Justice after Atrocity
The Oxford Handbook of Law and Anthropology, Edited by Marie-Claire Foblets, Mark Goodale, Maria Sapignoli, and Olaf Zenker, 2020
22 Pages Posted: 26 Nov 2020
Date Written: October 28, 2020
Anthropologists have been critical of the global asymmetries of knowledge and power embedded in justice institutions established in the aftermath of violence. Truth commissions and mediation processes may be coopted by states seeking to nation-build and extend their coercive and normative capacity in local communities. International criminal courts may impose an alien version of justice that disrupts national politics and a peace process, and they often misapprehend the causes of mass crimes because they employ a form of legal inquiry that is far removed from local historical contexts. Litigation against companies for complicity in crimes against humanity may raise survivors’ expectations, only to dash them when states refuse to recognize universal jurisdiction. Even when legal recourse is not successful, new social movements focused on accountability, reparations, and legal remedy can emerge that engender new forms of sociality and political subjectivity. Anthropological investigations into transitional justice reveal a complex process in which survivors can recover an emancipatory political agency, and anthropologists testifying as experts often influence outcomes more than anticipated.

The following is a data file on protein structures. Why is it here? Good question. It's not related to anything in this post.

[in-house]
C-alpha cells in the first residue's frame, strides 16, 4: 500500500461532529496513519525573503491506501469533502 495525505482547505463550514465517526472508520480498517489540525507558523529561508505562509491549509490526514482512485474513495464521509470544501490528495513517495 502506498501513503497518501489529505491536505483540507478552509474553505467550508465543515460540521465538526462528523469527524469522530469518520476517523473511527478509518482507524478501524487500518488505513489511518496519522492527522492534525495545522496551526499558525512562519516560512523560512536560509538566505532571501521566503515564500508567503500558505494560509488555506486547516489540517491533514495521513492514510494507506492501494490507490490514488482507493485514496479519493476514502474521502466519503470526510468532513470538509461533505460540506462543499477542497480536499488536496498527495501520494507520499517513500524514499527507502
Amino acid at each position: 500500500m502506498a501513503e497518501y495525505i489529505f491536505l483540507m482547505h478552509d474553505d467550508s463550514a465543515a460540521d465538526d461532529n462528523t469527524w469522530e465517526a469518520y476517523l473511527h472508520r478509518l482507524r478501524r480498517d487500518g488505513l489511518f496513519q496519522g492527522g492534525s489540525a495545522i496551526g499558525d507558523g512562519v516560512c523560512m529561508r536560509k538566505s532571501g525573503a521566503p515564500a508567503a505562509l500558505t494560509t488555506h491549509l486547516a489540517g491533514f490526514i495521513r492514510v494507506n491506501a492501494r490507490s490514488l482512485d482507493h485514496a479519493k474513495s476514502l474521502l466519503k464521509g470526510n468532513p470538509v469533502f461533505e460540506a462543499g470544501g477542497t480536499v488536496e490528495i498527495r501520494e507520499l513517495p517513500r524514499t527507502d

Keywords: transitional justice, post-conflict justice, international tribunals, international criminal law, war crimes, crimes against humanity, human rights
Suggested Citation: Suggested Citation